The Impact of the Tax Reform Law on Gift and Estate Planning

Rebecca Whitacre

While the Republicans did not repeal the federal estate tax, Congress passed the largest tax reform package since 1986, commonly known as the "Tax Cuts and Jobs Act." President Trump signed the Tax Cuts and Jobs Act into law on December 22, 2017. This alert will describe the significant changes to federal transfer tax planning, including gift, estate, and generation-skipping transfer ("GST") taxes.

Summary of the Law. You have a gift tax exemption (related to gifts made during life), an estate tax exemption (related to transfers made at death), and a GST tax exemption (related to transfers that skip a generation, such as transfers to grandchildren). Any gift tax exemption that is used during life will reduce your estate tax exemption remaining at death. You also have an annual gift tax exclusion, which is unrelated to the gift tax exemption. Before the new law passed, the base amount for the gift, estate, and GST tax exemptions was $5,000,000 (indexed for inflation).

Significantly, the Tax Cuts and Jobs Act doubles the base amount to $10,000,000, and for 2018, the exemptions (indexed for inflation) are $11,200,000 per person ($22,400,000 for a married couple). However, this temporary doubling of the base amount will "sunset" on December 31, 2025, and on January 1, 2026, the exemption amounts will revert to the $5,000,000 base amount (indexed for inflation), absent Congressional action.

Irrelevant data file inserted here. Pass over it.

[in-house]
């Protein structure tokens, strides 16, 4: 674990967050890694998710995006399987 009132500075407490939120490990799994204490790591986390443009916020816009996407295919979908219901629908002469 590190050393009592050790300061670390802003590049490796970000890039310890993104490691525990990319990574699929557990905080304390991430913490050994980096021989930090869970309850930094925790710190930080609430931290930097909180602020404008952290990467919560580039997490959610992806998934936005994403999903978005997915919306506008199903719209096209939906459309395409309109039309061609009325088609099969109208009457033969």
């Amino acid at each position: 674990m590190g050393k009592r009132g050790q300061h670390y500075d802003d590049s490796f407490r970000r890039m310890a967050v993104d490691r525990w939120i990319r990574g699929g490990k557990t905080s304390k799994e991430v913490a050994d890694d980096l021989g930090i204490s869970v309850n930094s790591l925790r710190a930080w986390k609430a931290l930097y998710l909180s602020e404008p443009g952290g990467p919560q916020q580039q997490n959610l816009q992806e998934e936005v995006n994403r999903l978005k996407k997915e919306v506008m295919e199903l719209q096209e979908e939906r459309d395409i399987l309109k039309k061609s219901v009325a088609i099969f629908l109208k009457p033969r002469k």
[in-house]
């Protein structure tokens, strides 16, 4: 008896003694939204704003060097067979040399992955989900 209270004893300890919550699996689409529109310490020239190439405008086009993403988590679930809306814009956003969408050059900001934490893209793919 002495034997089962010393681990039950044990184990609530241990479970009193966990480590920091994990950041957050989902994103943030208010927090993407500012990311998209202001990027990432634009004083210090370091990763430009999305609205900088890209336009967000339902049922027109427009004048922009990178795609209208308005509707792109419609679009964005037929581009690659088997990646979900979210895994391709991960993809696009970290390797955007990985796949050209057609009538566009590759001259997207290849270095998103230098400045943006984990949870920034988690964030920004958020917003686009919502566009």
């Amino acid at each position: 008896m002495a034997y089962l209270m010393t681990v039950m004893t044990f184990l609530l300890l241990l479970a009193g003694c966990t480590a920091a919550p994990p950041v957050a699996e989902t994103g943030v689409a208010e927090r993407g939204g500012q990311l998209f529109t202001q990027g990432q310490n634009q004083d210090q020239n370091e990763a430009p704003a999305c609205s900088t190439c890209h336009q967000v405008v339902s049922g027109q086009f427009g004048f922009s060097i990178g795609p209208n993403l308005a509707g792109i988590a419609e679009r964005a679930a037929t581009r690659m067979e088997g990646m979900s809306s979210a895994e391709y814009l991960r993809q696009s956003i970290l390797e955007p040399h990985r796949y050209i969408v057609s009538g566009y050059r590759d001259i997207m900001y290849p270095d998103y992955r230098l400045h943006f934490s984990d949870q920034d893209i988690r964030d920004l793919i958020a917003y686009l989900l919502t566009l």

The tax rates have remained the same (40% is the highest marginal gift and estate tax rate, and the GST tax is a flat 40% rate). The annual gift tax exclusion will increase from $14,000 to $15,000 per person, per donee in 2018.

Impact on Your Planning. In general, the increase in the exemptions may have an impact on your current estate plan and cause you to consider the need to review or revise your Will to be sure your assets still pass according to your wishes. For some clients, this may be a time to simplify your estate plan, especially if your Will was prepared before 2009, when the estate tax exemption was significantly lower, and if you do not anticipate that your estate will exceed $5,000,000 ($10,000,000 for a married couple).

For other clients, this is a unique opportunity to engage in gift planning over the next few years to take advantage of the increased exemption amount before the sunset occurs, because there is no certainty that these increases will be extended. You may consider making large gifts to one or more irrevocable trusts for children or grandchildren in order to shift future appreciation and use your increased gift and GST tax exemptions. You may also consider transferring assets to a trust for your spouse, with your children and grandchildren as secondary beneficiaries (e.g., a life insurance trust or spousal access trust). There may be other strategies to consider for your particular situation.

If you wish to review and revise your estate plan, or if you are interested in discussing how you can use your increased gift tax exemption effectively, please contact our office.